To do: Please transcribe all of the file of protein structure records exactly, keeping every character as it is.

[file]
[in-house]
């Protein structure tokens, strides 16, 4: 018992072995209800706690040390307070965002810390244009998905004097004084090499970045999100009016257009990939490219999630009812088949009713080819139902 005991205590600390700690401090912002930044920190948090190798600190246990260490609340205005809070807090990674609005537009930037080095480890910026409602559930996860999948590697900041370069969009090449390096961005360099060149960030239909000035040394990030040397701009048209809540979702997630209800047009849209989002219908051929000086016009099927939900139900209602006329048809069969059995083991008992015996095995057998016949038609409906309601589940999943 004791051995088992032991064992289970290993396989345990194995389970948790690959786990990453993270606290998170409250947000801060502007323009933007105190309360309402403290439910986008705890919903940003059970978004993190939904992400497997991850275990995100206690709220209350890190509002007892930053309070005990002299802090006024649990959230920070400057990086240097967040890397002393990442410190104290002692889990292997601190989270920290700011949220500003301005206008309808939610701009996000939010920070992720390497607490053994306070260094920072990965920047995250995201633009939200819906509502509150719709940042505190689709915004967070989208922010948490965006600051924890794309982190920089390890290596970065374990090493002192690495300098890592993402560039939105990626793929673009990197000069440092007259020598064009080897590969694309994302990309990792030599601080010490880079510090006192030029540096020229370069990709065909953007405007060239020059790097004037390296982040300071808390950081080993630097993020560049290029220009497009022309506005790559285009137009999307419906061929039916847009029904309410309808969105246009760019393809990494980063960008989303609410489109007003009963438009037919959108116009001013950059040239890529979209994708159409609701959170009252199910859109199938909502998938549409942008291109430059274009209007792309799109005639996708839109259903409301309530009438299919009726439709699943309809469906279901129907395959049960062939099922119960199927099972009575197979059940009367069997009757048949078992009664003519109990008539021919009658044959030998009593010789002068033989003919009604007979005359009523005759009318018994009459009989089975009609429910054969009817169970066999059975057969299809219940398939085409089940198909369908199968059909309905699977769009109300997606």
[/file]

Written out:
[in-house]
């Protein structure tokens, strides 16, 4: 018992072995209800706690040390307070965002810390244009998905004097004084090499970045999100009016257009990939490219999630009812088949009713080819139902 005991205590600390700690401090912002930044920190948090190798600190246990260490609340205005809070807090990674609005537009930037080095480890910026409602559930996860999948590697900041370069969009090449390096961005360099060149960030239909000035040394990030040397701009048209809540979702997630209800047009849209989002219908051929000086016009099927939900139900209602006329048809069969059995083991008992015996095995057998016949038609409906309601589940999943 004791051995088992032991064992289970290993396989345990194995389970948790690959786990990453993270606290998170409250947000801060502007323009933007105190309360309402403290439910986008705890919903940003059970978004993190939904992400497997991850275990995100206690709220209350890190509002007892930053309070005990002299802090006024649990959230920070400057990086240097967040890397002393990442410190104290002692889990292997601190989270920290700011949220500003301005206008309808939610701009996000939010920070992720390497607490053994306070260094920072990965920047995250995201633009939200819906509502509150719709940042505190689709915004967070989208922010948490965006600051924890794309982190920089390890290596970065374990090493002192690495300098890592993402560039939105990626793929673009990197000069440092007259020598064009080897590969694309994302990309990792030599601080010490880079510090006192030029540096020229370069990709065909953007405007060239020059790097004037390296982040300071808390950081080993630097993020560049290029220009497009022309506005790559285009137009999307419906061929039916847009029904309410309808969105246009760019393809990494980063960008989303609410489109007003009963438009037919959108116009001013950059040239890529979209994708159409609701959170009252199910859109199938909502998938549409942008291109430059274009209007792309799109005639996708839109259903409301309530009438299919009726439709699943309809469906279901129907395959049960062939099922119960199927099972009575197979059940009367069997009757048949078992009664003519109990008539021919009658044959030998009593010789002068033989003919009604007979005359009523005759009318018994009459009989089975009609429910054969009817169970066999059975057969299809219940398939085409089940198909369908199968059909309905699977769009109300997606």